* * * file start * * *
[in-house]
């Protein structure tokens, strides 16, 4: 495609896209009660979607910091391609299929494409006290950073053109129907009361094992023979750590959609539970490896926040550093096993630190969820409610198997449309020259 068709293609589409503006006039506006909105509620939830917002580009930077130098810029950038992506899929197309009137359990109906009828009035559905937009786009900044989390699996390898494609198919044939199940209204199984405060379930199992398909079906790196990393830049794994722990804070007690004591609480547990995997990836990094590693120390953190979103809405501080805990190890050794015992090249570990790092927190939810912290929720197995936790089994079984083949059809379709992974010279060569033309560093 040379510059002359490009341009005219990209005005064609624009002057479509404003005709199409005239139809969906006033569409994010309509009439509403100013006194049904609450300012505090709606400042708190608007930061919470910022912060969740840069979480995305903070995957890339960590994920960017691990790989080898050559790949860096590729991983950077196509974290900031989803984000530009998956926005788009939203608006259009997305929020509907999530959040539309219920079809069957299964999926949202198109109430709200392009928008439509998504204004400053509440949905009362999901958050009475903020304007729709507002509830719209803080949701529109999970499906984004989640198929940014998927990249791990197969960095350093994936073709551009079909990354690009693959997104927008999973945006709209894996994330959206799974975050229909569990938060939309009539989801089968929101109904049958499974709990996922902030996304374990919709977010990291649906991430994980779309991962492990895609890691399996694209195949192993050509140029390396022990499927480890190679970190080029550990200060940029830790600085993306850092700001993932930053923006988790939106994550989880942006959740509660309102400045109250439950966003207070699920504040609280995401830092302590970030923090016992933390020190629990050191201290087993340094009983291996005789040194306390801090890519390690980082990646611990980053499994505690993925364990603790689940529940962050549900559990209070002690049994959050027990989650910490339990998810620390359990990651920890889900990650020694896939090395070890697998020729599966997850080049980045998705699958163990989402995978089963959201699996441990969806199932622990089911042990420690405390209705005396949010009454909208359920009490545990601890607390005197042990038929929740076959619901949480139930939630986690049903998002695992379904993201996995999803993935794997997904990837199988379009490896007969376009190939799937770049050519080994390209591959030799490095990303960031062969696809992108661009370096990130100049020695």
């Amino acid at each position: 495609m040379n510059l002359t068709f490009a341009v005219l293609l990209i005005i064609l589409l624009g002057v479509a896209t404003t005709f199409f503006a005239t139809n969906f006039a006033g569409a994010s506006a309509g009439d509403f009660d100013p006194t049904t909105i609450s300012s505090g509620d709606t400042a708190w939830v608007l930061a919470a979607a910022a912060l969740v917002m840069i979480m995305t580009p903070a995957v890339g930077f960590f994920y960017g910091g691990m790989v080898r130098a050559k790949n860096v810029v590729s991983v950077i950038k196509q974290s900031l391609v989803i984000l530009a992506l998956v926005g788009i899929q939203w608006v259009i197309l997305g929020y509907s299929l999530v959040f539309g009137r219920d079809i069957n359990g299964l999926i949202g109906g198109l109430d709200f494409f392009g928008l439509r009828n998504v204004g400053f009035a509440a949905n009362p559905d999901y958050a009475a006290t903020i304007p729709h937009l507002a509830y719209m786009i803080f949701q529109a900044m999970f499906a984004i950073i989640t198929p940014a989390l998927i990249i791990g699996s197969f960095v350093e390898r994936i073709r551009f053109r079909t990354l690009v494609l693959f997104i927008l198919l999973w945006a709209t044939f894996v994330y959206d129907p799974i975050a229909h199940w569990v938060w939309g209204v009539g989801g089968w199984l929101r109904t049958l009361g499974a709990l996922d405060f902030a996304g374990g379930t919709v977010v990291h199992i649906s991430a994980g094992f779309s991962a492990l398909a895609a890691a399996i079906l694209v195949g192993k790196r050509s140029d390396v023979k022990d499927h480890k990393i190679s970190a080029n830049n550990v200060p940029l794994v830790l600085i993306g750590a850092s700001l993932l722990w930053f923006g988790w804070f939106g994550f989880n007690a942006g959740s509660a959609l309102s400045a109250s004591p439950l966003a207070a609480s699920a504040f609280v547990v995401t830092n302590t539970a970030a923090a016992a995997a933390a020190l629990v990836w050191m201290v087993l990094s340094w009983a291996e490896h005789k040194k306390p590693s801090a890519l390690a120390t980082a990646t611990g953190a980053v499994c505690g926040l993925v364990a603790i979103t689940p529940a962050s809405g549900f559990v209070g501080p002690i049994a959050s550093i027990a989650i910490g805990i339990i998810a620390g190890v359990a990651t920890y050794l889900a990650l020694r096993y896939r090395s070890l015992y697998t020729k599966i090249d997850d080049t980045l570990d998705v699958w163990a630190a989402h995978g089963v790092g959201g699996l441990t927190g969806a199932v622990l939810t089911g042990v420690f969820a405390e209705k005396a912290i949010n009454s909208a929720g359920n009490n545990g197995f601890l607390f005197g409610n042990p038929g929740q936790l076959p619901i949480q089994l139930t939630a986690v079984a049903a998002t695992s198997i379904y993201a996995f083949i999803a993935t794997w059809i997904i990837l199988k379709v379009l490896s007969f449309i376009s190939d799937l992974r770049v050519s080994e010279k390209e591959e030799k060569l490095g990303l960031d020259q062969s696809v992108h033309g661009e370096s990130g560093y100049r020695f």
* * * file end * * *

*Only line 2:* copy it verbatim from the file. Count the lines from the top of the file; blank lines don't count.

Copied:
């Protein structure tokens, strides 16, 4: 495609896209009660979607910091391609299929494409006290950073053109129907009361094992023979750590959609539970490896926040550093096993630190969820409610198997449309020259 068709293609589409503006006039506006909105509620939830917002580009930077130098810029950038992506899929197309009137359990109906009828009035559905937009786009900044989390699996390898494609198919044939199940209204199984405060379930199992398909079906790196990393830049794994722990804070007690004591609480547990995997990836990094590693120390953190979103809405501080805990190890050794015992090249570990790092927190939810912290929720197995936790089994079984083949059809379709992974010279060569033309560093 040379510059002359490009341009005219990209005005064609624009002057479509404003005709199409005239139809969906006033569409994010309509009439509403100013006194049904609450300012505090709606400042708190608007930061919470910022912060969740840069979480995305903070995957890339960590994920960017691990790989080898050559790949860096590729991983950077196509974290900031989803984000530009998956926005788009939203608006259009997305929020509907999530959040539309219920079809069957299964999926949202198109109430709200392009928008439509998504204004400053509440949905009362999901958050009475903020304007729709507002509830719209803080949701529109999970499906984004989640198929940014998927990249791990197969960095350093994936073709551009079909990354690009693959997104927008999973945006709209894996994330959206799974975050229909569990938060939309009539989801089968929101109904049958499974709990996922902030996304374990919709977010990291649906991430994980779309991962492990895609890691399996694209195949192993050509140029390396022990499927480890190679970190080029550990200060940029830790600085993306850092700001993932930053923006988790939106994550989880942006959740509660309102400045109250439950966003207070699920504040609280995401830092302590970030923090016992933390020190629990050191201290087993340094009983291996005789040194306390801090890519390690980082990646611990980053499994505690993925364990603790689940529940962050549900559990209070002690049994959050027990989650910490339990998810620390359990990651920890889900990650020694896939090395070890697998020729599966997850080049980045998705699958163990989402995978089963959201699996441990969806199932622990089911042990420690405390209705005396949010009454909208359920009490545990601890607390005197042990038929929740076959619901949480139930939630986690049903998002695992379904993201996995999803993935794997997904990837199988379009490896007969376009190939799937770049050519080994390209591959030799490095990303960031062969696809992108661009370096990130100049020695």